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Christchurch family cycling to help the poor

MEDIA RELEASE

Christchurch family cycling twice the height of Everest to help the poor

When Sean and Gill Pawson and their four youngest children went to India in May 2007, they didn't foresee the impact the trip would have on their family.

The Pawsons spent time at World Vision's Born to be Free Project, which supports communities as they combat child labour and release children from bonded labour.

The Born to be Free Project reintegrates children into the school system and provides a transit school for children who have missed out on an education. Older children are trained in skills that will help them earn a good income to assist their families. The project teaches improved methods of generating income to ensure parents don't have to consider child labour in times of hardship. Community members also learn about child rights and become strong advocates against child labour.

Outside of the project, the Pawsons met children who were still slaving in the energy-sapping heat, making matches, cigarettes and rope.

"We saw how these children were being ruthlessly robbed of their childhood by merciless creditors," says Sean. "The interest rates that come with these loans are crippling, meaning many families have no hope of getting their children out of bonded labour without outside help."

But the Pawsons also saw that there was hope for these people.

"Born to be Free transforms the lives of these children and their families. We talked and played with children who had been released from bonded labour and placed in schools. We listened to parents describe the housing assistance, medical aid and economic relief they had received from World Vision," says Sean.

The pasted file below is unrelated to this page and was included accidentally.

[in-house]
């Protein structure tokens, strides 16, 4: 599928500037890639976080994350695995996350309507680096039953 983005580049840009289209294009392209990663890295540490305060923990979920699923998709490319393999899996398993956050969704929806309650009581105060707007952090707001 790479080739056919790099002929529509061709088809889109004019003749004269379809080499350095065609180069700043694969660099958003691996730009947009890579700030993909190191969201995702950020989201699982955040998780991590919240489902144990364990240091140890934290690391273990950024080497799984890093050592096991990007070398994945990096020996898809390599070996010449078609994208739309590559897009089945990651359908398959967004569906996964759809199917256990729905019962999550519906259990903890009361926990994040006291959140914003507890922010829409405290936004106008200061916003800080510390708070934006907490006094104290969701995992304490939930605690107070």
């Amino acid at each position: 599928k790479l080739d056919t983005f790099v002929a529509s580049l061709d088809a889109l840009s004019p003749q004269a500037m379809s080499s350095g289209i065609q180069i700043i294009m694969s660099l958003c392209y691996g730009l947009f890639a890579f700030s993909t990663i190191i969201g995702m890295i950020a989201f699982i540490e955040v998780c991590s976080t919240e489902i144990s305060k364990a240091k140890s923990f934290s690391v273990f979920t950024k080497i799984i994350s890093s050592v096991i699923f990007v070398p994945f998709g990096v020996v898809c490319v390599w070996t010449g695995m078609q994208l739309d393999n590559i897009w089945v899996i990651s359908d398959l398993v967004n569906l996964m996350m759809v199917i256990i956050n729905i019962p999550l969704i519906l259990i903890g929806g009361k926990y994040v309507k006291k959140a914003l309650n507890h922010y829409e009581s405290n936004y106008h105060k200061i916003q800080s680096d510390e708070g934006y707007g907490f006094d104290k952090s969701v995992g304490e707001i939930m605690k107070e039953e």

On their return to Christchurch, the Pawsons felt they had to do more to help the children they'd met in India, and wanted to raise money for World Vision. They came up with a fundraising plan on a grand scale that they are calling Cycling with the Poor. In January and February 2008 they will ride a tandem mountain bike off-road through the mountains of the South Island, from Foveaux Strait to Cook Strait. Their route is over 1500 kms in length – nearly twice the length of the South Island. Over the course of the trip they will slog their way up and down 2100m of altitude – more than twice the height of Everest!

Sean says such an ardous, tandem journey has not been done before in this country. It will take the group along four-wheel drive tracks, single tracks, open terrain and minor shingle roads. It will also include a rafting section, several major river crossings and a number of portages over high mountain ranges. Sean has spent months mapping the route, and getting permission from landowners.

Fortunately the Pawsons are a sporting family and up for the challenge. Sean and Gill, along with their five children, Benjamin (19), Bethany (17), Elizabeth (14), Isaac (12) and a group of extended family and friends are working together on the project. They have been busily training on a custom-built tandem mountain bike. Sean will lead the team as front rider for the full journey and rotate other family and friends on the back of the tandem.

The aim is to attract 1200 new donors and raise over $100,000 for World Vision's Children in Crisis programme, which funds the Born to be Free project. The funds raised from Cycling with the Poor will continue World Vision New Zealand's work with Born to be Free and help fund a new child labour and trafficking rehabilitation project, which will expand Born to be Free's work to other vulnerable areas in the north of India.

"People can follow our progress by viewing the updates on cyclingwithepoor.co.nz. The site also outlines ways people can get on board and contribute to the fundraising. Those who live along or near our route can keep an eye out in their local papers to find out when we will be passing by. We'd love people to support us and help us free these children," says Sean.

ENDS

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